In Senegal, the Wolof word "naat" refers to the vibrant verdure of a healthy garden or field. A garden is naat when all the plants are growing and producing in abundance.
The word is also used to refer to the places where people live. A household is naat or has naatangue (well-being) if people are working and/or going to school, if there is enough to eat and drink, and if there are good relationships among household members. Parents see one of their responsibilities to their children as modeling harmonious relationships, which are cultivated via honest dialogue and respect for one another.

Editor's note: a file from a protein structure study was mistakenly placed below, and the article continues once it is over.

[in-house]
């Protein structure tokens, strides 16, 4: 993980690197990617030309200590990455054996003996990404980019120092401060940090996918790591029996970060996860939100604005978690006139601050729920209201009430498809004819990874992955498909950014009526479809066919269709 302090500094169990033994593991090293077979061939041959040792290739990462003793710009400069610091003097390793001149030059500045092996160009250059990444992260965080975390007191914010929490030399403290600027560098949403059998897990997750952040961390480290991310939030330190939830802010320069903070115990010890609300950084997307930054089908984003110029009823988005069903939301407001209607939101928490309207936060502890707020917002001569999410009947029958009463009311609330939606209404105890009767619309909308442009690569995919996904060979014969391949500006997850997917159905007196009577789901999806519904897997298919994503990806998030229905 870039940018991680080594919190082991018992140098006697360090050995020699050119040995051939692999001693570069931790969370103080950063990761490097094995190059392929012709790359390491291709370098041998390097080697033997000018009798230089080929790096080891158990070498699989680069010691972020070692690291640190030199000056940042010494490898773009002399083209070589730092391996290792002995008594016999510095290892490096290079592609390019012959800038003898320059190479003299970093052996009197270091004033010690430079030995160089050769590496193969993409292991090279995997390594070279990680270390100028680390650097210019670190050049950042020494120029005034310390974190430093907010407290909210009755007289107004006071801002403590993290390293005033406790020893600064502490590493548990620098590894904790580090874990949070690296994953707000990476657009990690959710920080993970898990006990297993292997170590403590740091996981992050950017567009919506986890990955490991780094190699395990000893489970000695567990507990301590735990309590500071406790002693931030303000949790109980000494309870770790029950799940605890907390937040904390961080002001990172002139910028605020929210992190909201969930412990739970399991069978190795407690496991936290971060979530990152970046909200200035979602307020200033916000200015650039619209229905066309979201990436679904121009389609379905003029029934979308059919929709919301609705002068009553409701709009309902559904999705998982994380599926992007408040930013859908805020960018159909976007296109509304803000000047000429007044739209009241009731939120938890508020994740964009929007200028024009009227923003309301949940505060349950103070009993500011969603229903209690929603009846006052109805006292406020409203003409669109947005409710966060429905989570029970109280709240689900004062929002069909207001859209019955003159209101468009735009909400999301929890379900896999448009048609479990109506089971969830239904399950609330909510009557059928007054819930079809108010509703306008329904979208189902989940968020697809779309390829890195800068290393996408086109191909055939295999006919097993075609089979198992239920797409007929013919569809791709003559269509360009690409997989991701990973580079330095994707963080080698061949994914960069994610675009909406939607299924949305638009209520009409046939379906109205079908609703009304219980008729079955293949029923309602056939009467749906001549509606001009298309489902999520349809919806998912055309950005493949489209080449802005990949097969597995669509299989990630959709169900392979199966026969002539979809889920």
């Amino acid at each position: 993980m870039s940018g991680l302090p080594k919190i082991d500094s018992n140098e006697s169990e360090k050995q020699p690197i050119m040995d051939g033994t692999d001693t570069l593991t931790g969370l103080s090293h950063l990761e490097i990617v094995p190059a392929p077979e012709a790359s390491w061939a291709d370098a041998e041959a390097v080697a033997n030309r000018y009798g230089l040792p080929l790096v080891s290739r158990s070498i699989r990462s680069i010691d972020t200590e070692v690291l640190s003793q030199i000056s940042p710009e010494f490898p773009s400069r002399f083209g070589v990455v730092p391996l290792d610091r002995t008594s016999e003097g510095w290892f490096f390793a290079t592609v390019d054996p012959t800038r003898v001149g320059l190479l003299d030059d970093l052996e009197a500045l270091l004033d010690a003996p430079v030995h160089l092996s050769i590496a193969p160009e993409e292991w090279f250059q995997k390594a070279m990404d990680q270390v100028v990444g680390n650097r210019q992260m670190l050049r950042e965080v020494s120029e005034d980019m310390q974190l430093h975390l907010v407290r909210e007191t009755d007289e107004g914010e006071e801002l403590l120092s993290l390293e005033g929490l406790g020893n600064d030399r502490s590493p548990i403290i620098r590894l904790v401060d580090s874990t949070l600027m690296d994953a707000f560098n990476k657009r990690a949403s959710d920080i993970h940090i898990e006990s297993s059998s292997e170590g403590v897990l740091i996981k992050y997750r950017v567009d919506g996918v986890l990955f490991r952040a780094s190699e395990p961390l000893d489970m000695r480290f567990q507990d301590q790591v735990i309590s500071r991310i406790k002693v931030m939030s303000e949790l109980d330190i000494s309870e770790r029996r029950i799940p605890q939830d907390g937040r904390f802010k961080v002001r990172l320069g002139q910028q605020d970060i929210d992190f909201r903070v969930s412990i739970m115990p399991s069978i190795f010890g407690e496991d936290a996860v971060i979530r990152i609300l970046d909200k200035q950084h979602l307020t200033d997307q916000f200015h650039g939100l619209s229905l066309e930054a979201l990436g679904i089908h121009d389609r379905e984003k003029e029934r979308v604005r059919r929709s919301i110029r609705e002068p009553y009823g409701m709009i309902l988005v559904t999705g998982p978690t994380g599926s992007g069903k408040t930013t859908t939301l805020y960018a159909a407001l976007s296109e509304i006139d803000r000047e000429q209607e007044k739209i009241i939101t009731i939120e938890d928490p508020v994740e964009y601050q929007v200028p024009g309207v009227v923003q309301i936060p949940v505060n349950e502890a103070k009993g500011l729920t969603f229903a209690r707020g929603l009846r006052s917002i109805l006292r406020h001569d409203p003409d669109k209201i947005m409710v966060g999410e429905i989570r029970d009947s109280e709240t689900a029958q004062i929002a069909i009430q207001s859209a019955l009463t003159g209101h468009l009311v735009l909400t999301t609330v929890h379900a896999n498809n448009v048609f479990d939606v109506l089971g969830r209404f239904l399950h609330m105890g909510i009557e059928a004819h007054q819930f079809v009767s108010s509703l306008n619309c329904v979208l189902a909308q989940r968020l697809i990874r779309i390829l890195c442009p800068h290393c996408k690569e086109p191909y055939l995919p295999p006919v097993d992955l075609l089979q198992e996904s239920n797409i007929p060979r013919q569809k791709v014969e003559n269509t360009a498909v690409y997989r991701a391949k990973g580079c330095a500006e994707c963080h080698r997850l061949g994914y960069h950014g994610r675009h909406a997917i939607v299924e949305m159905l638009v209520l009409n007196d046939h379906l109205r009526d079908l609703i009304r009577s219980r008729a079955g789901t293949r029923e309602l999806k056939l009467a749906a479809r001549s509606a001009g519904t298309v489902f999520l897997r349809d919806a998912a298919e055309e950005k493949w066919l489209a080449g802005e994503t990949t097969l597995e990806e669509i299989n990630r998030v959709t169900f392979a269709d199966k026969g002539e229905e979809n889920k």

Naatangue in households leads to naatangue in the community. In Wolof, the word "dekk" is used as a generic term to refer to all inhabited places. So, a village is a dekk as are cities and countries. A dekk that is naat means that it provides what it should for residents. As described by respondents in my study, this means that there is enough work, enough food, schools, good roads, etc.
One of the respondents in my study, whose digitized voice I've been listening to, referred to her neighbors and friends as "naatango." I love this. By referring to them in this way, she is assuming that all of them together are improving their dekk. The word seems to suggest that people, in general, are good for other people and that everyone is working towards a common goal. It is particularly striking when I listen to her while sitting in the US, where strife, discord, and civic disengagement seem to be the order of the day, and where neighbors often have very little to do with each other.